Infection with Helicobacter pylori is one of the top risk factors for stomach cancer — but only a small proportion of individuals who carry the bacterium go on to develop cancer. Identifying who is most at risk for cancer will help doctors shape treatment and screening strategies for patients infected with H. pylori.

Now, a pilot study by scientists at Fred Hutchinson Cancer Research Center and Zhengzhou University in China, facilitated by Fred Hutch’s China Initiative, hints that the strain of H. pylori may influence cancer risk. The work, published today in PLOS ONE, shows that patients with stomach cancer are much more likely to be infected with H. pylori that possesses a specific variant of a gene called cagA, which suggests that it may raise the risk of stomach cancer in this region.

“Having the cagA gene has been a marker for cancer and ulcers in Western populations, but in East Asian populations, they all have cagA — it’s not particularly relevant. But in this study we’re saying actually, the type of cagA matters [for cancer risk in East Asia],” said Fred Hutch microbiologist Dr. Nina Salama, the study’s senior author.

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Parsing the deadliness of prostate cancer

Fred Hutch researcher zeroes in on biomarkers to better predict aggressive form of the disease

Sept. 4, 2018 | By Diane Mapes / Fred Hutch News Service

Dr. Janet Stanford

Longtime Fred Hutch epidemiologist and member of the Program in Prostate Cancer Research, Dr. Janet Stanford.

Photo by Robert Hood / Fred Hutch News Service

Biological markers that predict aggressive cancer — that is, the kind that will kill you — have become a bit of a holy grail, especially in prostate cancer.

That’s because these cancers are not all the same. Some are extremely aggressive: They can and do kill, even men in their 40s. Others are slow-growing and only become a concern when they’re detected through preventive screening. These cancers, often referred to as indolent, don’t kill: Men die with them, not of them.

But science hasn’t been able to reliably tease apart which prostate cancer is which, so patients basically roll the decision-making dice with their doctors and choose either invasive treatment, along with its considerable side effects, or active surveillance. As a result, some cancers are overtreated — causing unnecessary suffering to the patient — and others are undertreated, leading to the patient’s death.

Genome-wide association studies (GWAS), i.e., studies that look at the association between genetic variants and a trait or human disease, have identified over 100 inherited variants (or mutations) associated with prostate cancer risk. Other studies are looking at blood, urine and tumor tissue for biological markers that can predict exactly who’s prone to aggressive disease. But many of these biomarkers haven’t been validated through large studies and so are not widely used in the clinic.

Dr. Janet Stanford, a longtime epidemiologist with Fred Hutchinson Cancer Research Center and member of the Program in Prostate Cancer Research, is hoping to change that. 

In late June, her team published the latest in a series of studies pinpointing and then validating a clutch of blood and tumor tissue biomarkers that, she hopes, will in time enable men and their doctors to better predict if a prostate cancer is likely to be lethal or lazy.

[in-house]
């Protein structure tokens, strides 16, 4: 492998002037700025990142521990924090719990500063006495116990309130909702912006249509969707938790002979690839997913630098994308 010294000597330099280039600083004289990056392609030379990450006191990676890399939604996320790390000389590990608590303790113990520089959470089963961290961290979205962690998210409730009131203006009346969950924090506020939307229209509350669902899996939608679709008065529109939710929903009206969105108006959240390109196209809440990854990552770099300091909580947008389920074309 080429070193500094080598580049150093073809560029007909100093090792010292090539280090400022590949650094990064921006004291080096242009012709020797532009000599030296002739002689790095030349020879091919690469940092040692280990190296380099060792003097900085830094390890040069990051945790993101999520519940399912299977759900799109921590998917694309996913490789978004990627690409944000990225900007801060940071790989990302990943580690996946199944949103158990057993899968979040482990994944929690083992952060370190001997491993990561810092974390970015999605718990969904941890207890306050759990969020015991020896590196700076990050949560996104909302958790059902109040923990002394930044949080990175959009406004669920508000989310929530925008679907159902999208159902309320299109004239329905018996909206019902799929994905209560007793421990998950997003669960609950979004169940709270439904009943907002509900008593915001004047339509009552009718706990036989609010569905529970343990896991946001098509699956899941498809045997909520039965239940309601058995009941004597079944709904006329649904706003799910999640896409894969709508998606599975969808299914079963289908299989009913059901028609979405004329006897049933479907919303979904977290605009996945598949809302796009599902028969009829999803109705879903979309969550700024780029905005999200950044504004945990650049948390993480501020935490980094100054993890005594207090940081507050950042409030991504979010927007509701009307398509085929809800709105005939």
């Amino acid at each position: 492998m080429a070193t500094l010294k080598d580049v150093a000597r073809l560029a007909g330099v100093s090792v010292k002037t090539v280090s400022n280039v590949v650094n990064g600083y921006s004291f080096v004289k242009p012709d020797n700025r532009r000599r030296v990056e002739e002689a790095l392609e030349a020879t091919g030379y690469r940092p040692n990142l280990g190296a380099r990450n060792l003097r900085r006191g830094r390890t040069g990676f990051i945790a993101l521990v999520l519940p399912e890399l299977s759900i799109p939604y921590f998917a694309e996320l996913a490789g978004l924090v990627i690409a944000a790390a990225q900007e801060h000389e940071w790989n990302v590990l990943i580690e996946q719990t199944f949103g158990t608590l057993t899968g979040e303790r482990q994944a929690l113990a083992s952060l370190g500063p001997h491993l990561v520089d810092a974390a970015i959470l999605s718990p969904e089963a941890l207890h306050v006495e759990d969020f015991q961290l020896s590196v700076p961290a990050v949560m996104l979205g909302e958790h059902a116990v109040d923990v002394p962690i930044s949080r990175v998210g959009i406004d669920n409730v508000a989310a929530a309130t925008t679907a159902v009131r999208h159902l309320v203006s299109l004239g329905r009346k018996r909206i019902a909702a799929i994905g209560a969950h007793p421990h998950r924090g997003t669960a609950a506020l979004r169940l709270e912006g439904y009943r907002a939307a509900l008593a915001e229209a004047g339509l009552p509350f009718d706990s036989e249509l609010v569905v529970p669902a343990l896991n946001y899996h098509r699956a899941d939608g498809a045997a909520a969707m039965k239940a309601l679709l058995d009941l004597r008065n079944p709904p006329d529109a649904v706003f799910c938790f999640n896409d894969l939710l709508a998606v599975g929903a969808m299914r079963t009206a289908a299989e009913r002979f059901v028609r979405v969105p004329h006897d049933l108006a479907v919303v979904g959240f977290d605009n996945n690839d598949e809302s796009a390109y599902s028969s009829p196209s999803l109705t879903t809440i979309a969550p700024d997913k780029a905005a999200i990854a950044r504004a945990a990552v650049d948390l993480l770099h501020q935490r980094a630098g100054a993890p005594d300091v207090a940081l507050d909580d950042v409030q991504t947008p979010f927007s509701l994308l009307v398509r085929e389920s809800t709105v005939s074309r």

“We know there’s a subset of men diagnosed with local-stage prostate cancer who go on to develop and ultimately die of metastatic disease,” she said. “We’re trying to find biomarkers that would tell us how we can better stratify that subset and treat them aggressively and monitor them more closely for early evidence of relapse.”

Stanford’s goal?

“We’re trying find something that has more predictive power than what’s currently available,” she said. “We’ve been trying to develop the tissue biomarkers to be complementary and add value to the Gleason score.”

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Path to a targeted treatment for small-cell lung cancer?

Researchers show how common mutation in SCLC makes mouse tumors more vulnerable to certain cancer drugs

Sept. 4, 2018 | By Sabrina Richards / Fred Hutch News Service

Small-cell lung cancer

An immunohistochemistry image of small-cell lung cancer, with the tumor cells glowing green.

Image courtesy of the MacPherson Lab

Small-cell lung cancer is aggressive and deadly, and progress is long overdue: Patients with SCLC have been treated with the same chemo regimen for 30 years. Could a precision medicine approach deliver patients a much-needed new option? In a new study, scientists at Fred Hutchinson Cancer Research Center reveal how losing a specific gene — which happens in about 15 percent of SCLC patients — accelerates tumor formation in mice. And, most exciting to the researchers, these tumors seem to be uniquely sensitive to a specific drug, which dramatically shrunk some tumors in mice with the mutation.

The drug, known as an HDAC inhibitor, is currently in clinical trials to treat patients with other cancers. The findings “suggest that HDAC inhibitors could have a role in treating small-cell lung cancer if directed to the right subsets of small-cell patients,” said Dr. David MacPherson, a lung cancer researcher and senior author on the study, published today in Cancer Discovery.